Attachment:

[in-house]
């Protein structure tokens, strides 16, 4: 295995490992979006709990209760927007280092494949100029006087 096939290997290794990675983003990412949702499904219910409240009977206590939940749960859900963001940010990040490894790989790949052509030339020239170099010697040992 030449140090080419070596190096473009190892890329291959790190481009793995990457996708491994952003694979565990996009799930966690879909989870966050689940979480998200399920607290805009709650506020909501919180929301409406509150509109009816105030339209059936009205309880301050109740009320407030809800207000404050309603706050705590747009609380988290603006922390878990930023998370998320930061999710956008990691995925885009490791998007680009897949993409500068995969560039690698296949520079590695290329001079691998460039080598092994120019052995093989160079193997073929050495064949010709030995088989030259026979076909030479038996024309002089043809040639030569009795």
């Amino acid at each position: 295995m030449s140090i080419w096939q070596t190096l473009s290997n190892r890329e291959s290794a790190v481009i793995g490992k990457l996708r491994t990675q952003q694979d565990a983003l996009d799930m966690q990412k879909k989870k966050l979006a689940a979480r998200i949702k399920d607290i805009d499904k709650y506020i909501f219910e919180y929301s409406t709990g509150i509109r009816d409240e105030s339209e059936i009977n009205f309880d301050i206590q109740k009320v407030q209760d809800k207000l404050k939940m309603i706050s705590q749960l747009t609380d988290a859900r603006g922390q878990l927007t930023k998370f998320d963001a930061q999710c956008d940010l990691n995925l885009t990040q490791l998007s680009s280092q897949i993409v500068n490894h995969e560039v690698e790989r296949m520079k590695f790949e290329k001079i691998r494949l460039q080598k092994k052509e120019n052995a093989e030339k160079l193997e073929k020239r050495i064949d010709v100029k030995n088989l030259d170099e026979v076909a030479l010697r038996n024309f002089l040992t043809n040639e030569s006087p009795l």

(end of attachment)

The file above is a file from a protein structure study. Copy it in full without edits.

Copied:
[in-house]
């Protein structure tokens, strides 16, 4: 295995490992979006709990209760927007280092494949100029006087 096939290997290794990675983003990412949702499904219910409240009977206590939940749960859900963001940010990040490894790989790949052509030339020239170099010697040992 030449140090080419070596190096473009190892890329291959790190481009793995990457996708491994952003694979565990996009799930966690879909989870966050689940979480998200399920607290805009709650506020909501919180929301409406509150509109009816105030339209059936009205309880301050109740009320407030809800207000404050309603706050705590747009609380988290603006922390878990930023998370998320930061999710956008990691995925885009490791998007680009897949993409500068995969560039690698296949520079590695290329001079691998460039080598092994120019052995093989160079193997073929050495064949010709030995088989030259026979076909030479038996024309002089043809040639030569009795």
């Amino acid at each position: 295995m030449s140090i080419w096939q070596t190096l473009s290997n190892r890329e291959s290794a790190v481009i793995g490992k990457l996708r491994t990675q952003q694979d565990a983003l996009d799930m966690q990412k879909k989870k966050l979006a689940a979480r998200i949702k399920d607290i805009d499904k709650y506020i909501f219910e919180y929301s409406t709990g509150i509109r009816d409240e105030s339209e059936i009977n009205f309880d301050i206590q109740k009320v407030q209760d809800k207000l404050k939940m309603i706050s705590q749960l747009t609380d988290a859900r603006g922390q878990l927007t930023k998370f998320d963001a930061q999710c956008d940010l990691n995925l885009t990040q490791l998007s680009s280092q897949i993409v500068n490894h995969e560039v690698e790989r296949m520079k590695f790949e290329k001079i691998r494949l460039q080598k092994k052509e120019n052995a093989e030339k160079l193997e073929k020239r050495i064949d010709v100029k030995n088989l030259d170099e026979v076909a030479l010697r038996n024309f002089l040992t043809n040639e030569s006087p009795l």